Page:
Hailing from Ashville NC, Bhutanese guitarist Tashi Dorji’s self-titled cassette arrives fully formed. With fluid coils of tense guitar improvisations and a chiming melodicism he runs through several experimental solo guitar modes. At times darkly terse, Dorji’s sense of control keeps the fractured rhythms and textures constantly changing. His aggressively abstract approach is tempered with serene melodic textures that continually engage the listener. His ever-evolving pieces expand and contract with an intuitive balance. Rarely do guitarists emerge with such unique personality inherent immediately, and Dorji strikes an instant impression with his dynamic playing. With a slew of self-released tapes under his belt what’s coming next is exciting. Here’s hoping for some vinyl in the near future.
There’s something about Zachary Cale’s sweetly melancholy songs, an ease that suggest familiarity. As a guitarist and singer, Cale’s penchant for melodicism and complexity lends itself to his straightforward approach. The warmth of Blue Rider, reveals an intimacy that feels natural when so much modern songwriting seems contrived. Adorned by lap-steel, bass, drums and synthesizer, Cale’s lovelorn Americana echoes with only the slightest hints of psychedelia around the edges, a relaxing, easy listen with plenty of compelling details. The centerpiece is Cale’s fingerpicked acoustic guitar playing, which displays an emotive and lyrical voice which match the subtle atmospherics of his inflections. With remarkable consistency, every song blends together creating a mood piece that unravels over the course of these eight tracks. Cale exhibits some soul-searching on tracks like “Noise of Welcome” where he sings “Let us not of the time that we have stolen/but rather the moments we claim to be golden” in the songs refrain. Elsewhere such as on “Blood Rushes On” he muses over the ideas of love and relationships. Regardless of subject matter he delivers his material with a calm resolve. Perfect for winter listening, Blue Rider is among the most refreshingly sincere and direct records that I’ve had the pleasure of spinning on my turntable as it represents a musician hitting his stride.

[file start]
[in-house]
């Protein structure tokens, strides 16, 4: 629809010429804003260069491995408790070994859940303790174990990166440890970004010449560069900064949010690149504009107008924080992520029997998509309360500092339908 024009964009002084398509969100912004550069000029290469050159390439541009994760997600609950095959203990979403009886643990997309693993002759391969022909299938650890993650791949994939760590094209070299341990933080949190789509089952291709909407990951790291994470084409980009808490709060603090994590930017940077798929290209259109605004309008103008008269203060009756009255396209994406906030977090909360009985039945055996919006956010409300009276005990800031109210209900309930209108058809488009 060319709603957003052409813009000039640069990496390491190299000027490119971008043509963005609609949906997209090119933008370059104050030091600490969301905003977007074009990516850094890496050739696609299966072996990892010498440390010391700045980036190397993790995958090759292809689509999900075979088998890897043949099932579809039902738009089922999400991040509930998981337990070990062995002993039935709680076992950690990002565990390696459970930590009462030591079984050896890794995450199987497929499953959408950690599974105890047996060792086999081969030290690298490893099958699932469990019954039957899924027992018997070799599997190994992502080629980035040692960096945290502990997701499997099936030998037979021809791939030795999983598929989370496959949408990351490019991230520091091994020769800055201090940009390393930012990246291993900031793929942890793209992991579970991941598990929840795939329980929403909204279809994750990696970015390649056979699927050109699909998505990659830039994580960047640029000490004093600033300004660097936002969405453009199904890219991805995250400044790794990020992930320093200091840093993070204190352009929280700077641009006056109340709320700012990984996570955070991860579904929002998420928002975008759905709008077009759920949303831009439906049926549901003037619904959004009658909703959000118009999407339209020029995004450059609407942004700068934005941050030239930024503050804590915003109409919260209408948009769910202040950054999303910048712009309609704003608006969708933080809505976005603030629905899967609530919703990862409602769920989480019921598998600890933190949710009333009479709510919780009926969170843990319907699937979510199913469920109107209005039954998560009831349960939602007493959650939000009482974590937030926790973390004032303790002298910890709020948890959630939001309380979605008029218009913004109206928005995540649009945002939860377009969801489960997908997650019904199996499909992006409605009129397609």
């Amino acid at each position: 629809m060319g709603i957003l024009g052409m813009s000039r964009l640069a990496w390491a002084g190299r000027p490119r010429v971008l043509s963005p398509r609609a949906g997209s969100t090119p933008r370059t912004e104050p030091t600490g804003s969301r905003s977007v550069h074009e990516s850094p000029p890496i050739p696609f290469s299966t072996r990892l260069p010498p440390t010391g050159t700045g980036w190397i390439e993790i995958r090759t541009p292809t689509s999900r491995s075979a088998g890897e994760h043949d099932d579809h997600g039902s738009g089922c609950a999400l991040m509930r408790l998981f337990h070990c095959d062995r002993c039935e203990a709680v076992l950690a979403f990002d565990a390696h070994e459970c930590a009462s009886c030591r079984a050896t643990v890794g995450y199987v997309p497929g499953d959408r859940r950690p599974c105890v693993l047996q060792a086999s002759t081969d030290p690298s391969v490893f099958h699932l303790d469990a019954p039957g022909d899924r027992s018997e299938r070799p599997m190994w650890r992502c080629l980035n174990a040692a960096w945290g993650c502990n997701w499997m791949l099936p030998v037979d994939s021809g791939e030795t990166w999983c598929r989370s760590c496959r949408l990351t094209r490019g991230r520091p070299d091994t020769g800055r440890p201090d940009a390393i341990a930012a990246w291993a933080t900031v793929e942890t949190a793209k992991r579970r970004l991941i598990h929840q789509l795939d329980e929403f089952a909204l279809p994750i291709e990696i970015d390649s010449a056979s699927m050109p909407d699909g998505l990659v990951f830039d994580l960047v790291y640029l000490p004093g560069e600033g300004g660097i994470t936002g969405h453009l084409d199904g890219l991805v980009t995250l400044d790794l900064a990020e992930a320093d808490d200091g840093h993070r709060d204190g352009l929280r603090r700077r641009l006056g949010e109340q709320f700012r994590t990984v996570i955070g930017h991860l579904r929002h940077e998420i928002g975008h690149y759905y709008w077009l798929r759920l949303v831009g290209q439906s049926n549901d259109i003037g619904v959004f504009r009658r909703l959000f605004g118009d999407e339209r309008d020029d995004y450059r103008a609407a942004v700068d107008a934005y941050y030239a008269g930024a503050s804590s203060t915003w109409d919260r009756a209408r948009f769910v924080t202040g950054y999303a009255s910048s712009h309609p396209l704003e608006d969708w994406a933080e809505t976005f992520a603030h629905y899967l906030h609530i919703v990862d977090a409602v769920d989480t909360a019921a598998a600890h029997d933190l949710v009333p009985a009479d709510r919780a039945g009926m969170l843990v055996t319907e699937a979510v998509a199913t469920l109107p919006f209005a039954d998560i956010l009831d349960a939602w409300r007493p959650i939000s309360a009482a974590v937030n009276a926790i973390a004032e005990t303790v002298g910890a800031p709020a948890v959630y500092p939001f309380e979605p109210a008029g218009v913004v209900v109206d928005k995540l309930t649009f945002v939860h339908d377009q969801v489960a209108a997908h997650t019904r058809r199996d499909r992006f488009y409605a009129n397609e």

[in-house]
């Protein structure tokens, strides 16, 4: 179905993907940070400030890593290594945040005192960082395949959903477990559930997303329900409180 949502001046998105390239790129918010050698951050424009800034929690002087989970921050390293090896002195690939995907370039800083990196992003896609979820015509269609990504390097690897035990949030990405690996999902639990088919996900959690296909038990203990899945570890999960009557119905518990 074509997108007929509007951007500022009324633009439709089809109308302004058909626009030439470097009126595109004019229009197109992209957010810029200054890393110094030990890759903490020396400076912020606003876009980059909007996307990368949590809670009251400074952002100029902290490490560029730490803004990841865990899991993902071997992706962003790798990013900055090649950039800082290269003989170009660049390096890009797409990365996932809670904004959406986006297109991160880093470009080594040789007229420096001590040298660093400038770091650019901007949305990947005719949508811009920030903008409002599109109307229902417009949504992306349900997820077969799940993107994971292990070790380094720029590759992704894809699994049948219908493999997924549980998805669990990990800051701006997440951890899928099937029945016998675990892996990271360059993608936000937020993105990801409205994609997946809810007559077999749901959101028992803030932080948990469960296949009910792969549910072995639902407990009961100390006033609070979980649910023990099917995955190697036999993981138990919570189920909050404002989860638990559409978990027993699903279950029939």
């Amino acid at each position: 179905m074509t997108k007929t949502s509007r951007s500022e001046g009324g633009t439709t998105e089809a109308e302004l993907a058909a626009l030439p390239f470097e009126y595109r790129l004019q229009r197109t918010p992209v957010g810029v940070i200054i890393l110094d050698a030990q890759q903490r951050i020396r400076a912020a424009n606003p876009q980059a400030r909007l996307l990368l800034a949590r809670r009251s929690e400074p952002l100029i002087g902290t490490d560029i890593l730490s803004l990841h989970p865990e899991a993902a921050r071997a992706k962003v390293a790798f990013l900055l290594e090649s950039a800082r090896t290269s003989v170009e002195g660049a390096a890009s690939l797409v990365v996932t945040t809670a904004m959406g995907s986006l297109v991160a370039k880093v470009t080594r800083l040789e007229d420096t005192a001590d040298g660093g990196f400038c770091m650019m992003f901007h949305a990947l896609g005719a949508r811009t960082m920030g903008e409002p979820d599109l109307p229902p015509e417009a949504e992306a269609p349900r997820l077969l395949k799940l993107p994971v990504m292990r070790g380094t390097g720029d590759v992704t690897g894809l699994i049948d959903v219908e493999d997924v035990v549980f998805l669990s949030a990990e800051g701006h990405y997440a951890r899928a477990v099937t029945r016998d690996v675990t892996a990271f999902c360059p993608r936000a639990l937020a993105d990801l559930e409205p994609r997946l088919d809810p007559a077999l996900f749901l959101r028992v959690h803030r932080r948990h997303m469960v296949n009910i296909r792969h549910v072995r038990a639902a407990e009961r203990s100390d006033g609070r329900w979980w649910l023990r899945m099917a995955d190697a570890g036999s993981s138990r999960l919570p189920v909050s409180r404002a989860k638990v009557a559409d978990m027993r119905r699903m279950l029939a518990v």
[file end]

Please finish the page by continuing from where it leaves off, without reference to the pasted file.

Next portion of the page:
Winant is a West Coast percussion master of new music and generally regarded as an elite in his sphere, evidenced by his resume as collaborator of experimental music titans like Terry Riley and John Zorn. But Winant, a fascinating player in his own right, has rarely been heard in a solo context. This album serves as a survey of Winant’s various techniques. Schooled at Cal Arts in the 70s, a fertile environment that produced artists as diverse as Mike Kelley and James Tenney, Winant developed his style on non-conventional instruments sourced from junk and discarded items. Five American Percussion Pieces features Winant tackling the work he knows best, that of his West Coast mentors and peers. His take Michael Byron’s “Trackings 1” performed on four “Metallophones”, has a Steve Reich feel but is far more fluid and less structurally rigid, creating a hypnotic but constantly shifting effect. “Bang Zoom Excerpt”, performed on 13 tuned cowbells sounds like a gamelan ensemble playing over a UFO landing. But Winant can play it as easy or heavy as is required as shown on his take on Tenney’s “Having Never Played a Note for Percussion” in which a minimal tone blossoms into a roaring wave only to recede again into tranquility. Five American Percussion Pieces makes a strong case for Winant as a singular musical entity with this truly significant and highly listenable record.